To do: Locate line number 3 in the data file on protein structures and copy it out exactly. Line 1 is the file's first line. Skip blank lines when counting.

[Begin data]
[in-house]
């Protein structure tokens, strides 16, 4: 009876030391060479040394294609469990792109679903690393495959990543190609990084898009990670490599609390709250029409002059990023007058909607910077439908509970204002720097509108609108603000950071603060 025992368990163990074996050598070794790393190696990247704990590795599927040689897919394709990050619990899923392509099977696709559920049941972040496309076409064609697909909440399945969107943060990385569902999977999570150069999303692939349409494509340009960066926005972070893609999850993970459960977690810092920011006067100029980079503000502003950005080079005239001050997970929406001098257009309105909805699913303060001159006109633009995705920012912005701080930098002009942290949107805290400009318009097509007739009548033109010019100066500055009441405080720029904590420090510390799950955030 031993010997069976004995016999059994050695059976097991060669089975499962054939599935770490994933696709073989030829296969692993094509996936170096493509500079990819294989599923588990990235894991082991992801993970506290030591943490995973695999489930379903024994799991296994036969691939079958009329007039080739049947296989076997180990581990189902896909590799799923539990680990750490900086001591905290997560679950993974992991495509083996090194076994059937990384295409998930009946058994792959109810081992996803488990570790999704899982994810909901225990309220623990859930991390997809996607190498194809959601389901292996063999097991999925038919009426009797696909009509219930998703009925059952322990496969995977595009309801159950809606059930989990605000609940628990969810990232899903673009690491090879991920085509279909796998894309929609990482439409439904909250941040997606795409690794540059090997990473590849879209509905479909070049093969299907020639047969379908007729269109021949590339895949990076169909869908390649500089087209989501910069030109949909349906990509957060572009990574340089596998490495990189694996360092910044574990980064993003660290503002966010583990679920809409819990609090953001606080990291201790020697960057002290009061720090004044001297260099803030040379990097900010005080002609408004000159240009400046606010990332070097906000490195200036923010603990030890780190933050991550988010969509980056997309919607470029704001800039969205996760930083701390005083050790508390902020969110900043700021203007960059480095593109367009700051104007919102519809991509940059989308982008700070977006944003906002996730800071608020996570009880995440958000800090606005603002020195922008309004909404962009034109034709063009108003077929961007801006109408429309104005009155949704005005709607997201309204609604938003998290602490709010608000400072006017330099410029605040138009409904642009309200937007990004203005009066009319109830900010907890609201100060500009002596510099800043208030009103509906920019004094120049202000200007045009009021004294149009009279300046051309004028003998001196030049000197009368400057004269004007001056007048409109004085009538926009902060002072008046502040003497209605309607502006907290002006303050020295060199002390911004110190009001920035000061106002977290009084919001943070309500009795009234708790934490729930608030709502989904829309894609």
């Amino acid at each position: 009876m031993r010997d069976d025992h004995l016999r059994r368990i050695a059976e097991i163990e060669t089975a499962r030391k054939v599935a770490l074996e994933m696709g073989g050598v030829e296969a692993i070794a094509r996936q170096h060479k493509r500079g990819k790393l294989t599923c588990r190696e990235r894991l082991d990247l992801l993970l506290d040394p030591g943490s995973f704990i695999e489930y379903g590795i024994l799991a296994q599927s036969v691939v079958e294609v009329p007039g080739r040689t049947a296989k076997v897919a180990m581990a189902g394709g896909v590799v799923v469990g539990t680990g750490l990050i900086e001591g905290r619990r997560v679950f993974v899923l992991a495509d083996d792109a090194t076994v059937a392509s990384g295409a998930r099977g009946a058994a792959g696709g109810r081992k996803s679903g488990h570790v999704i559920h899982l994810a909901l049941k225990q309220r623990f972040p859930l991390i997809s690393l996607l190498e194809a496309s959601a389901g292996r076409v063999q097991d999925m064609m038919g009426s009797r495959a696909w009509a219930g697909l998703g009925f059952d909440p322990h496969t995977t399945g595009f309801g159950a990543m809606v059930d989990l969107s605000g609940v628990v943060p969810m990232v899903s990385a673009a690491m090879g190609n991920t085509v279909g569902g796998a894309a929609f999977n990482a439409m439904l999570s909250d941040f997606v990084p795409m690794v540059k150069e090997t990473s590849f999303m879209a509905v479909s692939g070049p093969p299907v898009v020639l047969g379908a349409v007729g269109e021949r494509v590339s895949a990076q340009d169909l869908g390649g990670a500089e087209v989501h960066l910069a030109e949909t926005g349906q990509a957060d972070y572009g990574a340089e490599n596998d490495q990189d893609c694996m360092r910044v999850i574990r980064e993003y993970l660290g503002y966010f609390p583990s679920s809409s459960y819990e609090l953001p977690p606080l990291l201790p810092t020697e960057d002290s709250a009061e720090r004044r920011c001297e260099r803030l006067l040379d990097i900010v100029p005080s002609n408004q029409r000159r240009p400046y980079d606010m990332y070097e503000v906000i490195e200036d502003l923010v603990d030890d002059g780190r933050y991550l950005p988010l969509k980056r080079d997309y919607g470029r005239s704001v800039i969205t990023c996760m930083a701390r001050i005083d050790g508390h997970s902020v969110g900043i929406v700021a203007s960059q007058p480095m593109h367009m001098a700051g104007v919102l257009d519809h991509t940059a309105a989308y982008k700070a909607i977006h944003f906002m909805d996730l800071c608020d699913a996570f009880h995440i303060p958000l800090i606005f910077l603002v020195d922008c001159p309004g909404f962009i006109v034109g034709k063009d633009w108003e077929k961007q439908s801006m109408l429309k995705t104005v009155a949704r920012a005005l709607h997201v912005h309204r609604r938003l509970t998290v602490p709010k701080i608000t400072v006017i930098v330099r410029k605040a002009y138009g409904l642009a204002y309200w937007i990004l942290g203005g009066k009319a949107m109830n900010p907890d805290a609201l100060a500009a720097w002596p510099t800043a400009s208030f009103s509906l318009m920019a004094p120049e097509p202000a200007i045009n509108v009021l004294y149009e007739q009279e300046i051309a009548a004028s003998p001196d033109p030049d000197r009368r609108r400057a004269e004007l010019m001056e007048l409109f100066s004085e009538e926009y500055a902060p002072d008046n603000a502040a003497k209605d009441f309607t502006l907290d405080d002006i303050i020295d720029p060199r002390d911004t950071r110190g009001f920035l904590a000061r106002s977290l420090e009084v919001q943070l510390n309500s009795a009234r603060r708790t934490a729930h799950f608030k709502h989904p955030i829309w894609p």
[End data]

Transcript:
């Amino acid at each position: 009876m031993r010997d069976d025992h004995l016999r059994r368990i050695a059976e097991i163990e060669t089975a499962r030391k054939v599935a770490l074996e994933m696709g073989g050598v030829e296969a692993i070794a094509r996936q170096h060479k493509r500079g990819k790393l294989t599923c588990r190696e990235r894991l082991d990247l992801l993970l506290d040394p030591g943490s995973f704990i695999e489930y379903g590795i024994l799991a296994q599927s036969v691939v079958e294609v009329p007039g080739r040689t049947a296989k076997v897919a180990m581990a189902g394709g896909v590799v799923v469990g539990t680990g750490l990050i900086e001591g905290r619990r997560v679950f993974v899923l992991a495509d083996d792109a090194t076994v059937a392509s990384g295409a998930r099977g009946a058994a792959g696709g109810r081992k996803s679903g488990h570790v999704i559920h899982l994810a909901l049941k225990q309220r623990f972040p859930l991390i997809s690393l996607l190498e194809a496309s959601a389901g292996r076409v063999q097991d999925m064609m038919g009426s009797r495959a696909w009509a219930g697909l998703g009925f059952d909440p322990h496969t995977t399945g595009f309801g159950a990543m809606v059930d989990l969107s605000g609940v628990v943060p969810m990232v899903s990385a673009a690491m090879g190609n991920t085509v279909g569902g796998a894309a929609f999977n990482a439409m439904l999570s909250d941040f997606v990084p795409m690794v540059k150069e090997t990473s590849f999303m879209a509905v479909s692939g070049p093969p299907v898009v020639l047969g379908a349409v007729g269109e021949r494509v590339s895949a990076q340009d169909l869908g390649g990670a500089e087209v989501h960066l910069a030109e949909t926005g349906q990509a957060d972070y572009g990574a340089e490599n596998d490495q990189d893609c694996m360092r910044v999850i574990r980064e993003y993970l660290g503002y966010f609390p583990s679920s809409s459960y819990e609090l953001p977690p606080l990291l201790p810092t020697e960057d002290s709250a009061e720090r004044r920011c001297e260099r803030l006067l040379d990097i900010v100029p005080s002609n408004q029409r000159r240009p400046y980079d606010m990332y070097e503000v906000i490195e200036d502003l923010v603990d030890d002059g780190r933050y991550l950005p988010l969509k980056r080079d997309y919607g470029r005239s704001v800039i969205t990023c996760m930083a701390r001050i005083d050790g508390h997970s902020v969110g900043i929406v700021a203007s960059q007058p480095m593109h367009m001098a700051g104007v919102l257009d519809h991509t940059a309105a989308y982008k700070a909607i977006h944003f906002m909805d996730l800071c608020d699913a996570f009880h995440i303060p958000l800090i606005f910077l603002v020195d922008c001159p309004g909404f962009i006109v034109g034709k063009d633009w108003e077929k961007q439908s801006m109408l429309k995705t104005v009155a949704r920012a005005l709607h997201v912005h309204r609604r938003l509970t998290v602490p709010k701080i608000t400072v006017i930098v330099r410029k605040a002009y138009g409904l642009a204002y309200w937007i990004l942290g203005g009066k009319a949107m109830n900010p907890d805290a609201l100060a500009a720097w002596p510099t800043a400009s208030f009103s509906l318009m920019a004094p120049e097509p202000a200007i045009n509108v009021l004294y149009e007739q009279e300046i051309a009548a004028s003998p001196d033109p030049d000197r009368r609108r400057a004269e004007l010019m001056e007048l409109f100066s004085e009538e926009y500055a902060p002072d008046n603000a502040a003497k209605d009441f309607t502006l907290d405080d002006i303050i020295d720029p060199r002390d911004t950071r110190g009001f920035l904590a000061r106002s977290l420090e009084v919001q943070l510390n309500s009795a009234r603060r708790t934490a729930h799950f608030k709502h989904p955030i829309w894609p």